Feelings are reactions to situations, not evidence of wrongdoing.  If someone you love or care about has an unhealthy relationship to food, you might feel worried, helpless, frustrated, angry, and bewildered.
Instead of judging and criminalizing your emotions, give yourself the right to feel what you feel.  Go ahead, get annoyed, frustrated, or enraged, but with this caveat:  allow yourself to be angry at the person’s behavior, not at the person.
Express your love and affection, as well as your concern and frustration. You will sometimes feel angry, frustrated, helpless, afraid, powerless, enraged and more.Expressing those feelings is good, as long as it’s done in a caring, gentle and non-judgmental manner.
By showing your feelings, you are providing the most direct permission for others to feel and express their feelings.   By communicating effectively, you can better understand the other person, and develop more a trust and a deeper connection.
Eventually, that may help your loved one turn to you for comfort and connection instead of to food.

About the author:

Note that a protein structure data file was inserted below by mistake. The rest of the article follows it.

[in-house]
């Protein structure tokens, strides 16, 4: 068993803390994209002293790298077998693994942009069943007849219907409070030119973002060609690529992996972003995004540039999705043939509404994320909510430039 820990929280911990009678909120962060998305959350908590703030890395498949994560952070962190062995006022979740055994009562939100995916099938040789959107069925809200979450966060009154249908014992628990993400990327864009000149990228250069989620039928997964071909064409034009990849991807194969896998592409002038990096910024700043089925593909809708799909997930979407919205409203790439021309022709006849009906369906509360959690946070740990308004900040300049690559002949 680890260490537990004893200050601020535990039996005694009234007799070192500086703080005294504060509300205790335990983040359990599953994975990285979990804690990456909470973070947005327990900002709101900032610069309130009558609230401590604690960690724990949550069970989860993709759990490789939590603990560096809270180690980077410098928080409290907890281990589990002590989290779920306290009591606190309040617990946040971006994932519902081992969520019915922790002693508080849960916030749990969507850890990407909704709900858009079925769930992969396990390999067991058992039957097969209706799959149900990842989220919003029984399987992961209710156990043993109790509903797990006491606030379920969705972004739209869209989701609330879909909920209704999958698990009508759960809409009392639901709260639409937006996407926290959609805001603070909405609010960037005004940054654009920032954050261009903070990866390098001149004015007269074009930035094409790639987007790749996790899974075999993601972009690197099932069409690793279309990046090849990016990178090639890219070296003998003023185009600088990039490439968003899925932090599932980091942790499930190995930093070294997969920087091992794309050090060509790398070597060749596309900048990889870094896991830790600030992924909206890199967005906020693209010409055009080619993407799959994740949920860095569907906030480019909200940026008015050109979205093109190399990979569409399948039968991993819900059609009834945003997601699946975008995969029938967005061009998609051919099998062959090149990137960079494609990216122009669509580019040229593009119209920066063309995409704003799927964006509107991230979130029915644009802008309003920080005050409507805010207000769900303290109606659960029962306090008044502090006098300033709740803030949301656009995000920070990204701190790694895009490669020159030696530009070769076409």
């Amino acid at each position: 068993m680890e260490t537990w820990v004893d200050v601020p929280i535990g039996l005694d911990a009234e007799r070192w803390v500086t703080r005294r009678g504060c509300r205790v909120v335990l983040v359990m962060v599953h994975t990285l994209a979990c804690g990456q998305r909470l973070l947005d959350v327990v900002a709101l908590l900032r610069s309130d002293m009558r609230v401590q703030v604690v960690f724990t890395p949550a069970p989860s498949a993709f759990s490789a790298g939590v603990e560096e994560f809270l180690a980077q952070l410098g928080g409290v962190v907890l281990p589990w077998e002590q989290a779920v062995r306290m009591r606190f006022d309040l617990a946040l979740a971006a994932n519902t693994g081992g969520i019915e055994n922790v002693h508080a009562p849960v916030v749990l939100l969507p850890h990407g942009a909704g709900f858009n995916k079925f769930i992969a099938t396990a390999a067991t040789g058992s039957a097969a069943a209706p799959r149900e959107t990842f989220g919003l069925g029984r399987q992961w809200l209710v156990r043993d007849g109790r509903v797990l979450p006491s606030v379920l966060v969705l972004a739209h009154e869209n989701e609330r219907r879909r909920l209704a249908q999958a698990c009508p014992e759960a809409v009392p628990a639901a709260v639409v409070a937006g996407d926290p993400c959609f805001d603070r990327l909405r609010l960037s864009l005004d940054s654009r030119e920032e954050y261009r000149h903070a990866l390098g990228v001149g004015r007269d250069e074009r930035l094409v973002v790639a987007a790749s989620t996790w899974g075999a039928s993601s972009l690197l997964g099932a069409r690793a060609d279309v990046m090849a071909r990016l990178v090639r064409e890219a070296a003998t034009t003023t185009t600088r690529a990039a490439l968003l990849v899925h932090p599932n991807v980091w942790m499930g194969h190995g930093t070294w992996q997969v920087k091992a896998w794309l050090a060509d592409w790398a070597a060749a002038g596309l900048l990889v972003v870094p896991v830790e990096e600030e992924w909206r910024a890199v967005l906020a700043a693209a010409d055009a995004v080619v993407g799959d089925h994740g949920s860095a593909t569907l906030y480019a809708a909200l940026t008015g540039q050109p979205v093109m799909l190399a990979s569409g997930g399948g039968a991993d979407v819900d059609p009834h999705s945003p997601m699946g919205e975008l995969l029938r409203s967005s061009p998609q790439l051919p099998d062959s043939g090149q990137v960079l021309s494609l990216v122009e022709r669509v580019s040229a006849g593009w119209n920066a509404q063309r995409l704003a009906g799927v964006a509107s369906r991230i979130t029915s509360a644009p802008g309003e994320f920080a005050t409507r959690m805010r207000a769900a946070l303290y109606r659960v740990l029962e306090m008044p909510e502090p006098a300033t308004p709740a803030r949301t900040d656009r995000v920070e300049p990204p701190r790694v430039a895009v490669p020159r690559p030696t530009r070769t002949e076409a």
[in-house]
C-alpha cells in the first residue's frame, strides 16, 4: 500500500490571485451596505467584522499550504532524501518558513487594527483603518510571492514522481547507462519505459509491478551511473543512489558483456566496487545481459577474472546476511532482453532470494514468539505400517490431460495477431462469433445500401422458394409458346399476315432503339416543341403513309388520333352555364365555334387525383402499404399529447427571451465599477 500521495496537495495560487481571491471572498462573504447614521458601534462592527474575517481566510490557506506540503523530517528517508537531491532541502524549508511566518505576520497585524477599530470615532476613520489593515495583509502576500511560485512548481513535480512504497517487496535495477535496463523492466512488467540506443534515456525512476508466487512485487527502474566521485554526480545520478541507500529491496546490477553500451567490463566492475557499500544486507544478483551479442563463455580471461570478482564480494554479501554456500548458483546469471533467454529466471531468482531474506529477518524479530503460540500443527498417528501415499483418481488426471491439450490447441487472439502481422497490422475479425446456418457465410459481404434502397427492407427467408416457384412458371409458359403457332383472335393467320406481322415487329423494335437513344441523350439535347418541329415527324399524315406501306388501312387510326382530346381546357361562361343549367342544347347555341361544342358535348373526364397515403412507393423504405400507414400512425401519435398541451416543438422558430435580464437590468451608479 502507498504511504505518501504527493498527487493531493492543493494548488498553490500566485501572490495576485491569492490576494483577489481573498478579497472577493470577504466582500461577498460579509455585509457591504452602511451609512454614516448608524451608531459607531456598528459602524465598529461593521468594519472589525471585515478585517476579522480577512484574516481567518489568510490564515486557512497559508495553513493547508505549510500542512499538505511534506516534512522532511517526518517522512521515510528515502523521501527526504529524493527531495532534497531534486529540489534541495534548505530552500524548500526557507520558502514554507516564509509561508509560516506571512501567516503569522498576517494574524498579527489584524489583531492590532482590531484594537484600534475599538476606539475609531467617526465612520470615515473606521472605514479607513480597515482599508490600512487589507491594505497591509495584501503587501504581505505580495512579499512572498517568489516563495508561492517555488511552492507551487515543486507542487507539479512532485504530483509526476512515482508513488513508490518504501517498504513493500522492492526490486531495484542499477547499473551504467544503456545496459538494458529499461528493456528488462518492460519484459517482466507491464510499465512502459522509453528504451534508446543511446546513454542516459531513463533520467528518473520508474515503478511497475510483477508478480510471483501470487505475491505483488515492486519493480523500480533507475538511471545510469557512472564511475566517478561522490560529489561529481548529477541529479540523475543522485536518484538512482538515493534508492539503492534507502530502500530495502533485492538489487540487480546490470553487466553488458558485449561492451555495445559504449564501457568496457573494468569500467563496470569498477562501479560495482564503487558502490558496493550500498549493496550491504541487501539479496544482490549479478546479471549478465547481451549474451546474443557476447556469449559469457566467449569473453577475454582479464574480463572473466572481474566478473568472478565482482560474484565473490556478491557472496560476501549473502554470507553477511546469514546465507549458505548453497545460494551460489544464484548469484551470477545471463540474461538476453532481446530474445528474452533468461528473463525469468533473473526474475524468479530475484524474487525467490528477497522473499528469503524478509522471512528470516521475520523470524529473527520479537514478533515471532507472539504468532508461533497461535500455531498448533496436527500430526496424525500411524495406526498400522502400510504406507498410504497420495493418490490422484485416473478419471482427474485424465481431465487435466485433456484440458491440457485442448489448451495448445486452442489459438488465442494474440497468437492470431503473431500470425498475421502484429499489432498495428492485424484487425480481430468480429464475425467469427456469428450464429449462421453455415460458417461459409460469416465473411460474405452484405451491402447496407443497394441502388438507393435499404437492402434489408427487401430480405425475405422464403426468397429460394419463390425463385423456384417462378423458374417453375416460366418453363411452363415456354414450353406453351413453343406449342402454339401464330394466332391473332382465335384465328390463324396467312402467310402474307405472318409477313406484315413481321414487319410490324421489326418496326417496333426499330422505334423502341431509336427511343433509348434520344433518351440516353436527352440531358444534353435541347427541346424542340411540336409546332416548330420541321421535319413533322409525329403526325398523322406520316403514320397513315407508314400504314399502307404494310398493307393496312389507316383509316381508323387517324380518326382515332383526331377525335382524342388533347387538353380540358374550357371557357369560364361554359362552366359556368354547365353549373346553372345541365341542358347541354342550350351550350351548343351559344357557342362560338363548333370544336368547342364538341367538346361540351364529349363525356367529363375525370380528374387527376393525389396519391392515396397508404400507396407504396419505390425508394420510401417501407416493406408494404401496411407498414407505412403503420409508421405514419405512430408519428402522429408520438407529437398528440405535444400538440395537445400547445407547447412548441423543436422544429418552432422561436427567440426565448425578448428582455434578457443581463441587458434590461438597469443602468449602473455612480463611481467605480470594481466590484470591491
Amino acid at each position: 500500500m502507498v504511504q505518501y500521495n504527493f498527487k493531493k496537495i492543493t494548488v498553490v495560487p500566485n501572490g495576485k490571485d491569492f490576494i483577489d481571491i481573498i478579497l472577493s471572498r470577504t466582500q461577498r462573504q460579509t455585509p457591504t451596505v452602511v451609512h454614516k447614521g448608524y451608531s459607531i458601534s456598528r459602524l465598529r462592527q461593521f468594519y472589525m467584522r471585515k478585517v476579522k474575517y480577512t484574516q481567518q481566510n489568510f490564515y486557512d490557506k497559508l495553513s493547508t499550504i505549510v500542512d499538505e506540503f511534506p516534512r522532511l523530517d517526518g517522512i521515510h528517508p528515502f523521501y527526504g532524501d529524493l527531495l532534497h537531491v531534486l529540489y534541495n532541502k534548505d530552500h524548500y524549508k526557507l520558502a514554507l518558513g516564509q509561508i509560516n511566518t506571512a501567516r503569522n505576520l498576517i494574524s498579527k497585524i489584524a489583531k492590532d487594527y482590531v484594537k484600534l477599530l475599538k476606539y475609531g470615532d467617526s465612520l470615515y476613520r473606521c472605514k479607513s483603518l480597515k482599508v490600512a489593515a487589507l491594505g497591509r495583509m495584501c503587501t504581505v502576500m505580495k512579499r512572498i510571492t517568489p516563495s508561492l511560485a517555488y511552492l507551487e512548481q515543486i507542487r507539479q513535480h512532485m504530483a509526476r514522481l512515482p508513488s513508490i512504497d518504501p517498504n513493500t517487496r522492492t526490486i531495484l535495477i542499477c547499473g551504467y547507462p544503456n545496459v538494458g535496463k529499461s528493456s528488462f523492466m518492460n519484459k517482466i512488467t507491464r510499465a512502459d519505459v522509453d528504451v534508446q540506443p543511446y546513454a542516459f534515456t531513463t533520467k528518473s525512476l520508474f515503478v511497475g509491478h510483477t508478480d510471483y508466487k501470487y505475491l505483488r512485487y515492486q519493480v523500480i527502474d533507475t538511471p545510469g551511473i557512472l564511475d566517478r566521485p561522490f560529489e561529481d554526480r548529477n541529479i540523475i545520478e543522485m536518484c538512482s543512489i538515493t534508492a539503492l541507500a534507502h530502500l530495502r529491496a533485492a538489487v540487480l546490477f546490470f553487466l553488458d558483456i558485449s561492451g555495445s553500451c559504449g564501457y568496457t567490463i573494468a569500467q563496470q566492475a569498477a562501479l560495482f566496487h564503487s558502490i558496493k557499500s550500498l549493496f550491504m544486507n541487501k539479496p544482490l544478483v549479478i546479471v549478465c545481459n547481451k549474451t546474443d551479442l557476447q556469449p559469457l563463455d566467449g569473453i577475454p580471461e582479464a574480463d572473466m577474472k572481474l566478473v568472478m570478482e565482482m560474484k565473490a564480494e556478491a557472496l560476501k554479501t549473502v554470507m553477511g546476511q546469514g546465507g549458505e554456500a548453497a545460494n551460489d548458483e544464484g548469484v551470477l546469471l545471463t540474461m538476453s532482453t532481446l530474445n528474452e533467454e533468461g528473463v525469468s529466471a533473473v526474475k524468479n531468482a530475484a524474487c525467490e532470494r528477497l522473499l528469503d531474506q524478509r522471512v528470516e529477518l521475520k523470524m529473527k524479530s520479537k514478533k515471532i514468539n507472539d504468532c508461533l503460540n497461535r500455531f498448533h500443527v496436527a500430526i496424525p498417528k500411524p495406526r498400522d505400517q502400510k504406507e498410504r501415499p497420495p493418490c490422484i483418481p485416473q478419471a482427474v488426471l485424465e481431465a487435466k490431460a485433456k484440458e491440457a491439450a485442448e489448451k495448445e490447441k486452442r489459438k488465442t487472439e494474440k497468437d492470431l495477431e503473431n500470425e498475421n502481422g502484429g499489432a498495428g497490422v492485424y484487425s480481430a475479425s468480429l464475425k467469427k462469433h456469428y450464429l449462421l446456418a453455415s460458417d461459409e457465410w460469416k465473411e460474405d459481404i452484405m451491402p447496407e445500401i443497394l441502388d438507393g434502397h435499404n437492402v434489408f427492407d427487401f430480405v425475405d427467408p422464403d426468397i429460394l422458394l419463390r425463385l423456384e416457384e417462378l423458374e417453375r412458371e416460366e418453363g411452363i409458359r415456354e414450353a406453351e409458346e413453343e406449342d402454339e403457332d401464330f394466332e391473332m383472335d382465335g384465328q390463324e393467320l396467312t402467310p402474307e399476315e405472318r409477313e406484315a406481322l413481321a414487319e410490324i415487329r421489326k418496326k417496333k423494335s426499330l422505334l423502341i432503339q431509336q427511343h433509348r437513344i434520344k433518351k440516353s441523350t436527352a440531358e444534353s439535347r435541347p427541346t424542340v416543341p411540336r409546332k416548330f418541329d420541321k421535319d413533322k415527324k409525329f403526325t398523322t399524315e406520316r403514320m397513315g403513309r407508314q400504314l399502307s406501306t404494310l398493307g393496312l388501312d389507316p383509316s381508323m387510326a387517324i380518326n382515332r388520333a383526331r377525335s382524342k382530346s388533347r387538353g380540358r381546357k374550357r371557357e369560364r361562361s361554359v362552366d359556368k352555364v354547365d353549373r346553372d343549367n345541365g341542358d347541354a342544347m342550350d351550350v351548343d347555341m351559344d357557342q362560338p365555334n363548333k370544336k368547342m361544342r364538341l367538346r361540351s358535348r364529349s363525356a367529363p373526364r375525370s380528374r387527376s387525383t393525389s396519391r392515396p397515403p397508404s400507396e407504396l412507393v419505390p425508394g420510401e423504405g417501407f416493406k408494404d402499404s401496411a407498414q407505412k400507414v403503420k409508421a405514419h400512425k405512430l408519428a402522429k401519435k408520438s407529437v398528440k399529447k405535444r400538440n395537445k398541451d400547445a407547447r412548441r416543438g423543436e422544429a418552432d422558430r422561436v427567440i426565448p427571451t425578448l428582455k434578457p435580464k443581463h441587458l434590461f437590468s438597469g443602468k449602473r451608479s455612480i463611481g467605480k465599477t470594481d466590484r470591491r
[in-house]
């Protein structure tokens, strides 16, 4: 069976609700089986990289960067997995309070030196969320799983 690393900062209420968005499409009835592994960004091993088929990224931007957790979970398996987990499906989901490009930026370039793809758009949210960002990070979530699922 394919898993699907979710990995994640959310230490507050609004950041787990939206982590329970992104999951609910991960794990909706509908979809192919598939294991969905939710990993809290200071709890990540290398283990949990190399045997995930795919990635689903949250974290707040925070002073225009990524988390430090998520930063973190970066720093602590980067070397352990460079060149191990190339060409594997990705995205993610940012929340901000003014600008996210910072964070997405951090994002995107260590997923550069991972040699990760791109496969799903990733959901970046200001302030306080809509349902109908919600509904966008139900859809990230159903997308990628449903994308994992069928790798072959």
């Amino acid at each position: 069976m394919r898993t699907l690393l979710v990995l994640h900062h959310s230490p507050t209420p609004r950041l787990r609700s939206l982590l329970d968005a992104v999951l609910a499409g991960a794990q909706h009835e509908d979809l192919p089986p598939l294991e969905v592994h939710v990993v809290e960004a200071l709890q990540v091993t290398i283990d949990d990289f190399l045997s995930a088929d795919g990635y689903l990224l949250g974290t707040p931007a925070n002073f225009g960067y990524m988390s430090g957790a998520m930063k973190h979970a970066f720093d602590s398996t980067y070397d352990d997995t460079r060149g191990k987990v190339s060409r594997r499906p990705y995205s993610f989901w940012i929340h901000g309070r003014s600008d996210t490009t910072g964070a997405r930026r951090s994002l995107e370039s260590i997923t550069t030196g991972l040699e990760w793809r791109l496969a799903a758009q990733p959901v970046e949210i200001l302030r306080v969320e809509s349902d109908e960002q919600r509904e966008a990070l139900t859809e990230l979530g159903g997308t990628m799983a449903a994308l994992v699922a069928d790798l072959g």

dnphotoNina Savelle-Rocklin, Psy.D. is a Los Angeles-based psychoanalyst who specializes in emotional eating.  Her personal experience gives her a unique understanding of what it’s like to struggle and she knows that change is possible.  She brings insight and hope to men and women who struggle with weight, food & body image issues.
Dr. Nina is a recognized expert on binge eating, interviewed for her expertise by the Los Angeles Times, Prevention, Real Simple, and other publications.
She is passionate about sharing a fresh perspective to the understanding and treatment of disordered eating, educating people about “why” they turn to food instead of focusing on the behavior itself.
Her award-winning blog, Make Peace With Food, has been named a “Best Eating Disorder Blog” by Healthline for three years in a row.  Dr. Nina’s podcast, Win The Diet War with Dr. Nina, was named “New & Noteworthy” by iTunes and she recently launched The Dr. Nina Show, a video series on YouTube.  She is currently writing a book about how to stop bingeing for good.
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Wednesday, July 9, 2014

Get a FREE guide to cope without food



Nearly every day, people from all over the world ask for my help to stop emotional eating.   Their questions usually are along the lines of this:

"How do I stop emotional eating?"
"Why can't I just let these feelings go, like other people?"
"What else can I do to cope?  
"Why is it so hard for me to stop eating?"